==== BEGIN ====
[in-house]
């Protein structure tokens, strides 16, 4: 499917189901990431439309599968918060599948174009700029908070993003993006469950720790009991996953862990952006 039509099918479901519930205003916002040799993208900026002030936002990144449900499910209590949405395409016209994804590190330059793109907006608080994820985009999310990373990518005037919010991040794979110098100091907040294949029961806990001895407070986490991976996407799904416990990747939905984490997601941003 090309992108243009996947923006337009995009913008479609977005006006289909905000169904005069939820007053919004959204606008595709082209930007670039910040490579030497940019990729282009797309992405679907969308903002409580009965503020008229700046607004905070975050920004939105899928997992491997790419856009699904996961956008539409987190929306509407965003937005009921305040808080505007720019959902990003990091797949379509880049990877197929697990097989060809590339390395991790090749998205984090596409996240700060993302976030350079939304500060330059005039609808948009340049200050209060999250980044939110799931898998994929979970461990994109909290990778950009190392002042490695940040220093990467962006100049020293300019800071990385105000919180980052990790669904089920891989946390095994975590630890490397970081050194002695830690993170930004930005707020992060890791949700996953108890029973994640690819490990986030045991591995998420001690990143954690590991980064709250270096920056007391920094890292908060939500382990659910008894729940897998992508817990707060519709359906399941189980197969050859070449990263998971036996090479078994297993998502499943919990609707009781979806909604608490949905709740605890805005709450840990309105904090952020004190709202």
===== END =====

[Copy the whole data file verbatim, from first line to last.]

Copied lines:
[in-house]
């Protein structure tokens, strides 16, 4: 499917189901990431439309599968918060599948174009700029908070993003993006469950720790009991996953862990952006 039509099918479901519930205003916002040799993208900026002030936002990144449900499910209590949405395409016209994804590190330059793109907006608080994820985009999310990373990518005037919010991040794979110098100091907040294949029961806990001895407070986490991976996407799904416990990747939905984490997601941003 090309992108243009996947923006337009995009913008479609977005006006289909905000169904005069939820007053919004959204606008595709082209930007670039910040490579030497940019990729282009797309992405679907969308903002409580009965503020008229700046607004905070975050920004939105899928997992491997790419856009699904996961956008539409987190929306509407965003937005009921305040808080505007720019959902990003990091797949379509880049990877197929697990097989060809590339390395991790090749998205984090596409996240700060993302976030350079939304500060330059005039609808948009340049200050209060999250980044939110799931898998994929979970461990994109909290990778950009190392002042490695940040220093990467962006100049020293300019800071990385105000919180980052990790669904089920891989946390095994975590630890490397970081050194002695830690993170930004930005707020992060890791949700996953108890029973994640690819490990986030045991591995998420001690990143954690590991980064709250270096920056007391920094890292908060939500382990659910008894729940897998992508817990707060519709359906399941189980197969050859070449990263998971036996090479078994297993998502499943919990609707009781979806909604608490949905709740605890805005709450840990309105904090952020004190709202």